The tests checked aerosol dispersion of the virus in the cabins for both simulated flights and real flights. The result was you need to sit next to an infectious person for 54 hours to inhale a viral load that could make you sick (worst case).

Figure 1. DOD tests in the cabin of United aircraft. Source: DOD.

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Covid in cabins: Low risk, no silver bullet

By Bryan Corliss

Oct. 14, 2020, © Leeham News: Covid-19 has made airlines, aerospace companies and suppliers really, really sick. IATA now says it could be 2024 before worldwide travel numbers get back to something near pre-Covid levels.

To get more paying flyers back in the air sooner, the industry is looking for ways to make passengers feel more assured that they won’t get infected while in the air. It’s leading to some innovative solutions and what some industry insiders say is the setting of long-overdue standards for in-flight cleanliness.

Boeing hand-held UV light. Photo: Boeing.

Boeing developed a system using UV-C radiation to sterilize cabin surfaces. One of Boeing’s best-known suppliers, Teague, designed new gaspers to inhibit the spread of airborne virus particles. And several other suppliers are pushing forward with products that inhibit the growth – and potentially kill – viruses and other microorganisms on high-touch cabin surfaces.

Aerospace suppliers say there’s not one silver bullet that’s going to prevent the spread of Covid-19 on jets.

“Buying our material doesn’t magically make your aircraft clean,” said Mathew Nicholls, the sales director for Tapis Corp., which provides virus-resistant fabric imbedded with silver ion strands for seat covers.”

“It’s the sum of all the parts,” he said in an interview for the current edition of Northwest Aerospace News magazine. “The HEPA filters, the airflow exchange. And now we’ve added this, this and this.”

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Pontifications: Boeing’s latest forecast raises more doubt than hope

By Judson Rollins

Oct. 12, 2020, © Leeham News: Every year, like clockwork, when Boeing publishes its 20-year Current Market Outlook, there is always another upward revision in forecast demand for new aircraft.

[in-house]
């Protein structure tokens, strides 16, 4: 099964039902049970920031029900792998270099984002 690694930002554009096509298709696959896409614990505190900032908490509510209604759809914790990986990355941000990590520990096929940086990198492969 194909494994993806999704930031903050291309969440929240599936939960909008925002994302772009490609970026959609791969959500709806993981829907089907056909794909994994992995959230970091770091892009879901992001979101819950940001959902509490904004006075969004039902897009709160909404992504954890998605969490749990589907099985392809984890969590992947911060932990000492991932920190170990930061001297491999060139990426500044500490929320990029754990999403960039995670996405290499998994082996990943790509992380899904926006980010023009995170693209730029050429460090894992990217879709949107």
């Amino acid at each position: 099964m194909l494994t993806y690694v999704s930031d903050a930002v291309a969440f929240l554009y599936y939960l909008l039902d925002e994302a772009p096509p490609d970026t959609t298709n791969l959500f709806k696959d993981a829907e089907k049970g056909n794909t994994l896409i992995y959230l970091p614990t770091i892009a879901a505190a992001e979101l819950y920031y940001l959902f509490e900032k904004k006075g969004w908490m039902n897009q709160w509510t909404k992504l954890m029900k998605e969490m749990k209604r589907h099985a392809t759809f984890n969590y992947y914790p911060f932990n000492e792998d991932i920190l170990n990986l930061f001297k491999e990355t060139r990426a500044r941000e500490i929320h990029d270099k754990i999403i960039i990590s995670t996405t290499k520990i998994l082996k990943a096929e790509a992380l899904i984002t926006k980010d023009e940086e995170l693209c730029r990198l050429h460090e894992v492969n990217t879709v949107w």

So, when the Chicago-based OEM admits that demand has taken a long-term hit, you know the situation must be dire.

Last week, Boeing belatedly published its annual CMO forecast for global commercial jet production and services. The forecast was quite a comedown as it marked a 2% fall from Boeing’s previous expectations for aircraft demand, with a whopping 10% drop for widebodies and freighters.

Airbus has withheld its 2020 Global Market Forecast while it continues to assess the impact of COVID-19. Read more

Bjorn’s Corner: Do I get COVID in airline cabins? Part 12. New results.

October 9, 2020, ©. Leeham News: We interrupt our series about hydrogen as an energy store for airliners to go back to our previous theme for a Friday or two: Do I get COVID in airline cabins?

IATA, Airbus, Boeing, and Embraer did a joint presentation yesterday about their latest knowledge about COVID and flying, and with the Pandemic entering the second wave in many countries it’s a timely subject.

Figure 1. IATA’s statistics over 1.2 billion passengers flying with 2839 contagious persons on board. 44 others got infected during the flights. Source: IATA.

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Gov. Inslee misses the point in his pique over Boeing 787 production decision

By Scott Hamilton

Analysis

Oct. 5, 2020, © Leeham News: The contrast in tones couldn’t be sharper.

With the announcement last Thursday by Boeing it will consolidate 787 production from Everett into Charleston, local political leaders were disappointed but understanding and even sympathetic.

Gov. Jay Inslee

Snohomish County Executive Dave Somers and Everett Mayor Cassie Franklin likened Boeing to a family member who was in crisis. Hard decisions by Boeing were made, but in a crisis, you must. Support your family. Understand the situation. Figure out how to make the best of it to move forward.

On the other hand, Gov. Jay Inslee vowed to review the state’s relationship with Boeing and tax breaks granted to the company. Inslee claimed understanding but his tone was hostile, defiant and angry.


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Nobody should be surprised at Boeing decision

By Scott Hamilton

Commentary

Oct. 1, 2020, © Leeham News: Nobody, but nobody, should be surprised that Boeing is going to consolidate 787 production in Charleston (SC).

This die was cast Oct. 28, 2009, when Boeing announced that the second 787 Final Assembly Line would be placed in Charleston instead of Everett.

It was only a matter of time.

Boeing 787 production and assembly plants in Charleston (SC). Source: Flight Global.